Challenges and Experiences
Edited by Adrian Wilkinson, Donald Hislop and Christine Coupland
Chapter 9: The ambiguities of ‘managed professionalism’: working in and with IT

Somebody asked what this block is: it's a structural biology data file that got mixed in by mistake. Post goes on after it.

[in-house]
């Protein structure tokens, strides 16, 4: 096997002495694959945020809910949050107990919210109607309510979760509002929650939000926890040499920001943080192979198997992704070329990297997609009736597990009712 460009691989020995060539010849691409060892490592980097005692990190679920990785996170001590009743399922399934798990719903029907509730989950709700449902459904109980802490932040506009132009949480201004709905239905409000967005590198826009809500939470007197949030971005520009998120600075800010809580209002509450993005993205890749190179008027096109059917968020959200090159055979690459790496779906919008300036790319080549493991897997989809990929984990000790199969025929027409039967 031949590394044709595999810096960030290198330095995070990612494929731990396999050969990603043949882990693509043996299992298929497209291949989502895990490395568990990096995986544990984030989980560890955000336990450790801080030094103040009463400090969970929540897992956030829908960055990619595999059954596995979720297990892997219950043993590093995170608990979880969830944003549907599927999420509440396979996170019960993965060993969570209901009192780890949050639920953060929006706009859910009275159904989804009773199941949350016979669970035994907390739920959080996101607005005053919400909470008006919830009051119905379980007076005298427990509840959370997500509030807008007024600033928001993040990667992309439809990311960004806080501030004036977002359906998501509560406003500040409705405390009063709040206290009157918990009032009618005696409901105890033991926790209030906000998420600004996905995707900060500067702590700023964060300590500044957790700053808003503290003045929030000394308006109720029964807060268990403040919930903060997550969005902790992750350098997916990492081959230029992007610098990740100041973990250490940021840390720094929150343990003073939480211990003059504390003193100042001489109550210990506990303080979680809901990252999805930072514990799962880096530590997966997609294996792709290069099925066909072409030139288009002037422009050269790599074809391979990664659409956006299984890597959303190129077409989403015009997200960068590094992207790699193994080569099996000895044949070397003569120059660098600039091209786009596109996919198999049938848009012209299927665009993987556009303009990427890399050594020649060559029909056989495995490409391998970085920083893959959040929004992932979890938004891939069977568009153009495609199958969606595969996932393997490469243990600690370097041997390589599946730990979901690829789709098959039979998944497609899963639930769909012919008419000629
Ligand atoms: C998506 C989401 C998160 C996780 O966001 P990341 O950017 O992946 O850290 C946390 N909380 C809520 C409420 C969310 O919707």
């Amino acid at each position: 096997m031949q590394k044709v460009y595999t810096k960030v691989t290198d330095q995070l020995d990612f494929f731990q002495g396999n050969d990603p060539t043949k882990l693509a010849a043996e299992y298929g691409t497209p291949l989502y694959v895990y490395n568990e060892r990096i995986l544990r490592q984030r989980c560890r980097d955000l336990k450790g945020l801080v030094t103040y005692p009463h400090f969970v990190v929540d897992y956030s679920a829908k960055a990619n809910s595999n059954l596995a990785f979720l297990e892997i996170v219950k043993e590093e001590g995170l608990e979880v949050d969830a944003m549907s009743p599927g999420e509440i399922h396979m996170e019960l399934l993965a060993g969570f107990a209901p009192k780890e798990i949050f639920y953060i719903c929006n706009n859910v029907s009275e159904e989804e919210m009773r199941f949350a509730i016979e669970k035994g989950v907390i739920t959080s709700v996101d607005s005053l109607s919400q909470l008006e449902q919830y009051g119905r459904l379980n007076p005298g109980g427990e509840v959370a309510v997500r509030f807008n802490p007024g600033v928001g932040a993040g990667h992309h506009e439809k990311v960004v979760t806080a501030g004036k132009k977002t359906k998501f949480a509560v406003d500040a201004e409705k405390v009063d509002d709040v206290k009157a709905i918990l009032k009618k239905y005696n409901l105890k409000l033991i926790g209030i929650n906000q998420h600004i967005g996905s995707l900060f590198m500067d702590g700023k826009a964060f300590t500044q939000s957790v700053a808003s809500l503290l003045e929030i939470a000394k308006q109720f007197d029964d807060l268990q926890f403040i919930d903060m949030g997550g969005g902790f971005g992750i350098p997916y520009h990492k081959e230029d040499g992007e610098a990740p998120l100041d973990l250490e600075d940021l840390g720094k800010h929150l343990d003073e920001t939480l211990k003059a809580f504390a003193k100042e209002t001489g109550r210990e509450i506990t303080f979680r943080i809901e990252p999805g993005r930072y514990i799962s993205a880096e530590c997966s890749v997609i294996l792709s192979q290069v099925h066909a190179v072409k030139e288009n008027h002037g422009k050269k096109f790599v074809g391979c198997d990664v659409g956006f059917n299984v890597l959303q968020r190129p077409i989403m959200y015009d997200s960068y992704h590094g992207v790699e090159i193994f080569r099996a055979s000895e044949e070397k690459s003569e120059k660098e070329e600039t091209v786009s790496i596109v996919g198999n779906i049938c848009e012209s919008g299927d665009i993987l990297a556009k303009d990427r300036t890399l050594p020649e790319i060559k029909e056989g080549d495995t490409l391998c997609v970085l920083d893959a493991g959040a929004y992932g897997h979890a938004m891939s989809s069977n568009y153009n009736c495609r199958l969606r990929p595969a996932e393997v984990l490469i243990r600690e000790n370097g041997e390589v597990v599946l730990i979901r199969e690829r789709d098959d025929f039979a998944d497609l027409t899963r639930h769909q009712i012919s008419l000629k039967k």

We begin this chapter by reflecting upon a simple distinction. The notion of ‘profession’ may be used as a noun and/or as an adjective. In the former case, specific occupations are referred to as professions by virtue of the control they exercise over the performance of particular tasks, including the designation of who may legally undertake such work. Such occupational control (Johnson, 1972) may be direct, as when states pass laws or grant charters permitting occupational associations to determine the rules and regulations for undertaking professional practice or when states directly employ professionals to undertake these decisions on their behalf (Macdonald, 1995). Different researchers have explored (and emphasized) different aspects of what control entails. That is, how much control over what types of resources is required for an occupation to be considered and classified as a profession? For some, control pre-eminently involves an exclusive, socially recognized claim to serve a particular market (Larson, 1977; Macdonald, 1995; Wilensky, 1964). In other words, professionalization is a form of social closure (Weber, 1978: 341 and passim), through which strict control of a labour market is exercised. In this case, a profession is a licence to practise while professionalization creates monopolies of service provision. Thus, market closure constitutes a significant part of what Larson (1977) refers to as the ‘professional project’, that is, the seeking out of social recognition and legitimation as a profession.
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